I am a broker owner, but I also have merchandised and staged builder model homes for over 15 years to sucessfully sell them.  Call 888-788-9544.

Show Me The Money – Tips on Real Estate Investing

If you have thought about buying some foreclosure homes or short sales to flip – good idea – there are opportunities out there.  Check our blog on how to get into the market, but here are a few tips on how to Invest and Win.

1.  Get Some Help – First, get some help from professionals, Realtors are FREE to you to find you good deals and advise you on the process.  You can find a contractor who is willing to work with you and give you advice in or to get the work.  Or you can pay a minimal amount for inspectors to find out what is wrong with the house or how to fix it.  This way you can protect your interests.  You make the final decision, but why not consult and expert.

2.  Have a Plan and stick to it – You need to have a strategy to buy, strategy to fix and exit strategy in order to ensure your investment is protected.  Real estate investing is speculation.  You need a plan to ensure you know the best use of your money and how to get out.  More speculators have been stuck because they didn’t do their homework ahead, consult professionals and didn’t have an exit plan.  This is not a time when you can wing it.

 3.  Budget, Budget, Budget – Seriously, large corporations spend months coming up with annual budgets and regularly review it.  That is how you and they will make money.  Figure out what everything will cost – taxes, municipal and state fees, closing, attorney, etc. fees, interest on money, materials, labor, maintenance, etc.  Don’t leave anything out and then keep a spreadsheet and update to know how you are doing.  You have an exit strategy, so you know what you can get.  Stick to the budget and wait for the bottom line to turn GREEN.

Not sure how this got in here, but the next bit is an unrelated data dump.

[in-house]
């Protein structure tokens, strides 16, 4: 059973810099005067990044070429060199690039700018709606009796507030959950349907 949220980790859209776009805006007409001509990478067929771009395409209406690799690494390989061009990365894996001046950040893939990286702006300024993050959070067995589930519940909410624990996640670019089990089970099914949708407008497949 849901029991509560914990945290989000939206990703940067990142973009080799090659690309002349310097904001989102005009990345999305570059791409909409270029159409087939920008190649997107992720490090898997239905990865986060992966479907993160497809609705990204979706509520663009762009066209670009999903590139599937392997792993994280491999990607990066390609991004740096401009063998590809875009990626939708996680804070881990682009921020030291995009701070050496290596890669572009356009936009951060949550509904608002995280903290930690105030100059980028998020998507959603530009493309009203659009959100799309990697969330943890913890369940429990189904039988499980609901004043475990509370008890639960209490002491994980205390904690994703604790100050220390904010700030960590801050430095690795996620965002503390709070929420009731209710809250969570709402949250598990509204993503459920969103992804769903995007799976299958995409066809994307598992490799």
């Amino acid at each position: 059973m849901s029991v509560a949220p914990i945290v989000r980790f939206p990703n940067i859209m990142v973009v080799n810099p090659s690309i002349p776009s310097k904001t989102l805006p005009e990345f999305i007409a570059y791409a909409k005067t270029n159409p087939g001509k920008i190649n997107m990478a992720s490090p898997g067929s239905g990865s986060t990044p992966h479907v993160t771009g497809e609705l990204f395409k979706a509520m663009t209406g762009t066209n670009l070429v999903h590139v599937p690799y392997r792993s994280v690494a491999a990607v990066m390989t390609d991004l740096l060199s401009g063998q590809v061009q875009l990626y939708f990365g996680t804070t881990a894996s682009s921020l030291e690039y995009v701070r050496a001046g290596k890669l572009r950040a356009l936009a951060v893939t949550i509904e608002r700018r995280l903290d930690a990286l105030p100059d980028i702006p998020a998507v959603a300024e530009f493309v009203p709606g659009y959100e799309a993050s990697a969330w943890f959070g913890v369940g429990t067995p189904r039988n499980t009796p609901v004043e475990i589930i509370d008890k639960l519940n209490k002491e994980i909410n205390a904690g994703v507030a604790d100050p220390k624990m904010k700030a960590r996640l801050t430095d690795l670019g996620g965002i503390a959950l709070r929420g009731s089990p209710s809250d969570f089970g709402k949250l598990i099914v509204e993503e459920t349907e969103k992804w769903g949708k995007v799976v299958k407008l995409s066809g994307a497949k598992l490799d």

4.  Timing is Everything – You have a plan, but a big part of it is timing.  The longer you keep the property without money coming in from either rental or sale, you could be paying money (depending on how you got the money).  If you are paying interest, you need to factor that cost, plus taxes and maintenance into your overall budget.  The longer you stay, the more you pay.  So, just like you budget, you need to know your timetable and stick to it.

 5.  Not too much, not too little – just right!  Just like Goldilocks, you want to update and repair your investment home just right.  If you do too much or too little, you will not get the value and end up losing money.  And you only have one shot to do it right, unless you want to waste money.  Again, do your homework, get professional help from your Realtor who can assess the market and show you the comparable upgrading the area.  And remember, unless you plan to live in the house, what you like doesn’t matter.  Don’t upgrade to your tastes or wishes, different people have different tastes.  Know your market and get help to find out who that is. 

Call 888-788-9544 to learn more about how to make money in real estate.

How Real Estate Can Pay for Your Retirement and Make You Money

Foreclosures, short sales, many people are hearing these buzz words and wondering how they can get in the market and make the most of the real estate deals. Many people say – I don’t need a new home or want to move. And I am not a contractor. Plus, I don’t have a lot of extra money to spend. How can I get into the real estate market?   Anyone can get into real estate today. You don’t have to know anything, be a contractor or a wealthy investor to make money in real estate.